• Take stock of the situation. The auditor’s non-conformance report will describe whether they found “minor non-conformances” or “major non-conformances.” Your goal is to take corrective action and remedy the problem.
    • A minor non-conformance means the auditor found gaps in your enterprise’s ISO compliance, but nothing disastrous. For example, perhaps an ISO requirement wasn’t followed, or someone lacked the paperwork to demonstrate compliance.
    • A major non-conformance means the management system has a fatal flaw, missing something critical to achieving organizational goals or protecting customers. For example, perhaps a requirement hasn’t been implemented, or the enterprise has not taken corrective or preventive action to assure compliance.
  • Take corrective action. A minor non-conformance will not prevent you from getting an ISO certification as long as you take action immediately to rectify the problems outlined in the report. A major non-conformance, on the other hand, will rule out certification; you must schedule another audit to achieve it.

Fortunately, the auditor’s report will detail your system’s deficiencies and the corrective actions you need to take. In addition, if you have been ISO certified before, the auditor will follow up to confirm that you have returned the enterprise to ISO compliance.

  • Take preventive action. Understand why you failed the audit or had non-conformity findings, and correct any institutional or procedural flaws that brought about that failure.
  • Common reasons why enterprises fail their ISO audits include:
    • Changes in company structure
    • Loss of personnel with ISO knowledge or skills
    • Updates or modifications to the relevant ISO standard

Conducting periodic internal audits, including an ISO compliance gap analysis, can help your organization avoid similar problems in the future.

How to Maintain Your ISO Certification

Passing yearly “surveillance audits” is critical to maintaining your ISO certification.

These external audits, also conducted by an assessor accredited by ISO’s Committee on Conformity Assessment (CASCO), are mandatory checks of your quality management system (QMS), information security management system (ISMS), or other relevant systems to verify that your enterprise maintains ISO compliance between the re-certification audits.

ISO recommends the “Plan, Do, Check, Act” process to maintain compliance.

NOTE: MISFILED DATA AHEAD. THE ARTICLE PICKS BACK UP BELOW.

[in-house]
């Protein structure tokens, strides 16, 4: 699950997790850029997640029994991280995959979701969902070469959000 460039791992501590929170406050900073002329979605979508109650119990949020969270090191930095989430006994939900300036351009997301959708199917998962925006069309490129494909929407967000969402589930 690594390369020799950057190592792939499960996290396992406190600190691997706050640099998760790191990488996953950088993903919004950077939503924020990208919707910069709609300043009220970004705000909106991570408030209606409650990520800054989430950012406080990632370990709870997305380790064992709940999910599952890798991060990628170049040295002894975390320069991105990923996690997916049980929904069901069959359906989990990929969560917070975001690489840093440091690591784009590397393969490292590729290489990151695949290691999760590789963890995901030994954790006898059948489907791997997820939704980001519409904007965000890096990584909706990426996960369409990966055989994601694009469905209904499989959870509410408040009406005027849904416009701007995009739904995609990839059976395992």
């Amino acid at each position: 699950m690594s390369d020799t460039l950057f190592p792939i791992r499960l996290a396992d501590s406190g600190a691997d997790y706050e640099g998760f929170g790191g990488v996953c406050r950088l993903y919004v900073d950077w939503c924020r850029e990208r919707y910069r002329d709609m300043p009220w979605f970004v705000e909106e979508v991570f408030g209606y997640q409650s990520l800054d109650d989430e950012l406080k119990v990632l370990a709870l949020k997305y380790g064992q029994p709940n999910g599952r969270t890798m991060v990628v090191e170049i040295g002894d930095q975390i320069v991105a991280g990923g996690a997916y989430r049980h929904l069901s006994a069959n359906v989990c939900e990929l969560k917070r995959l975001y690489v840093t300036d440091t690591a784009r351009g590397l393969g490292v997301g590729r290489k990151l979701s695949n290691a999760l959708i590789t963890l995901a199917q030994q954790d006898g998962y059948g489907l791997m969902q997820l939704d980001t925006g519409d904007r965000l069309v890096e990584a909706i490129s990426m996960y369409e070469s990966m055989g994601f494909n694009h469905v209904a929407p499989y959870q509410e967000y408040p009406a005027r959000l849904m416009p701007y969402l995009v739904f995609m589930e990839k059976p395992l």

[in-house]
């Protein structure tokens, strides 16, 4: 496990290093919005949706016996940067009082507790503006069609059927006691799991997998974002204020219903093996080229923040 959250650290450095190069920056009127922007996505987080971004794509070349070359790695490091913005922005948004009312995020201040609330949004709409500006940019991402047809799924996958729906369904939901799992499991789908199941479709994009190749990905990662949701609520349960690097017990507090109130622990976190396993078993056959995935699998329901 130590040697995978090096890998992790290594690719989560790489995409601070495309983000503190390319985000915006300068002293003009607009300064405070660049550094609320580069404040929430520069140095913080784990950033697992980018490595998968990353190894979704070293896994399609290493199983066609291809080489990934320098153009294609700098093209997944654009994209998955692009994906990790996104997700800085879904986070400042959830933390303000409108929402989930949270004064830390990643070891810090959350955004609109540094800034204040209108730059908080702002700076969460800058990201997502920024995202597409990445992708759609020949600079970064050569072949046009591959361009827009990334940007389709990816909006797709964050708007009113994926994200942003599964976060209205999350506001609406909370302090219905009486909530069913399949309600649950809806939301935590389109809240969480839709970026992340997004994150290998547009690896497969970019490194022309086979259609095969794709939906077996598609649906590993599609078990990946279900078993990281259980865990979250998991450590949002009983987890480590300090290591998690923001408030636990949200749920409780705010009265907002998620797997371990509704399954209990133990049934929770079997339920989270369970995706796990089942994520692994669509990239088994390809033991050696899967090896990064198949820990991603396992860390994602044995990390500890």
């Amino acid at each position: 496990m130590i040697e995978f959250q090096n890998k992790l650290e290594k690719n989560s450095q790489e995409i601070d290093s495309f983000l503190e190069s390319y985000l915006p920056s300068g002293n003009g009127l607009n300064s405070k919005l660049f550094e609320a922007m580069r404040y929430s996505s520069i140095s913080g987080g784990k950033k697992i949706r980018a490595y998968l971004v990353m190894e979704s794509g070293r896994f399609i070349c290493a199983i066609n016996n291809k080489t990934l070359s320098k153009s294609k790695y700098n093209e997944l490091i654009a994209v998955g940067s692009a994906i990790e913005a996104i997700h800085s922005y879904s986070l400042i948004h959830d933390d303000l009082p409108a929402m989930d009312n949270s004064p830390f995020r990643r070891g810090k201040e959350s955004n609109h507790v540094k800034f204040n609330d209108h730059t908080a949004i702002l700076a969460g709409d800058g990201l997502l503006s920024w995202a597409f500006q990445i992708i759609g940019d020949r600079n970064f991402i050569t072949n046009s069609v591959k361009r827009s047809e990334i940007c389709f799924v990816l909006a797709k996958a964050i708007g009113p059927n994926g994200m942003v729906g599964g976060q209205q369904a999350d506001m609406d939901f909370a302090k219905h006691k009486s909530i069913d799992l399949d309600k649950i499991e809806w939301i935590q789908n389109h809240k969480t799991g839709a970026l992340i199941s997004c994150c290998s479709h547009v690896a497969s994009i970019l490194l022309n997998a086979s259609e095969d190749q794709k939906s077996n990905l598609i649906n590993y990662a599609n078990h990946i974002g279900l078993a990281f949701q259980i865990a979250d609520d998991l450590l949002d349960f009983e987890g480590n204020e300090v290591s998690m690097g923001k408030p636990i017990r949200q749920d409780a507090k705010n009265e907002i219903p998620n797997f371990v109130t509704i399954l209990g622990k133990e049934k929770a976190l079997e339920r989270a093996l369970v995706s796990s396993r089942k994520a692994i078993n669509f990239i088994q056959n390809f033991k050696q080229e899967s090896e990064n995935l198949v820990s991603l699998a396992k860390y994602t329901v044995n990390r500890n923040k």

1. PLAN:

    Set the objectives of the system and processes to deliver results (“what to do” and “how to do it”)

  2. DO:

    Implement and control what was planned

  3. CHECK:

    Monitor and measure processes and results against policies, objectives, and requirements

  4. ACT:

    Report results and take actions to improve the performance of processes

This process is an ongoing cycle of continual improvement.

When you’re in maintenance mode, the plans have already been laid and your standard operating procedures defined. Your organization has moved from the “plan” to the “do” phase:

  • Implementing your systems and controls, including controls of outsourcing partners and suppliers
  • Documenting your efforts for the auditor’s annual review and for discussion in the periodic management review meetings that are essential to maintaining your organization’s ISO compliance

Your organization benefits in two ways by paying attention to ISO compliance throughout the year and not just at audit time. First, you can be confident in holding on to that ISO certification you worked so hard to achieve. Second, you also have the added assurance that the management system you certified is functioning at the highest level, increasing your organization’s chances of success.

Automate ISO Compliance with Reciprocity ZenComply

Becoming compliant with your chosen ISO standard (or standards) requires significant time and effort. You will quickly find that keeping track of compliance tasks on old-fashioned spreadsheets is overwhelming, especially for large or complex organizations.

Juggling all that paperwork, even on a computer screen, means using resources on risk and compliance management that you could devote to your enterprise’s most important asset: your customers. ISO compliance tools can streamline and automate your enterprise’s ISO compliance and certification, saving you hassle and headaches.

Automating your ISO compliance and certification program can accelerate the process and minimize your ISO worries. Whether you’re obtaining certification for the ISO 9001 standard, ISO 27001, or ISO standards for cloud security or risk management, the software will make you, your customers, and your auditors happier.

Reciprocity ZenComply automates the entire ISO compliance process by:

  • Probing your organization’s systems for ISO conformity and alerts you when it finds a flaw.
  • Making detailed, prescriptive suggestions for non-conformance management, including what to do about the quality of information security incidents.
  • Summarizing your risk and compliance posture in real-time.
  • Tracking employee training records.
  • Improving audit management.
  • Documenting root cause analysis and corrective actions.
  • Enabling you to automate your self-audits.
  • Providing a “single source of truth” repository for effective audit management and document control.

With ZenComply performing so many ISO-related tasks for you and, by extension, helping to improve the performance of your management systems, you can stop worrying about your enterprise’s ISO compliance and management processes. You’ll know that your systems are working as smoothly and effectively as possible.

With ZenComply, you can turn your focus to other, more pressing matters, such as pleasing your customers and boosting your bottom line. Contact a Reciprocity expert today to schedule a demo and see what ZenComply can do for you and your ISO compliance and certification program!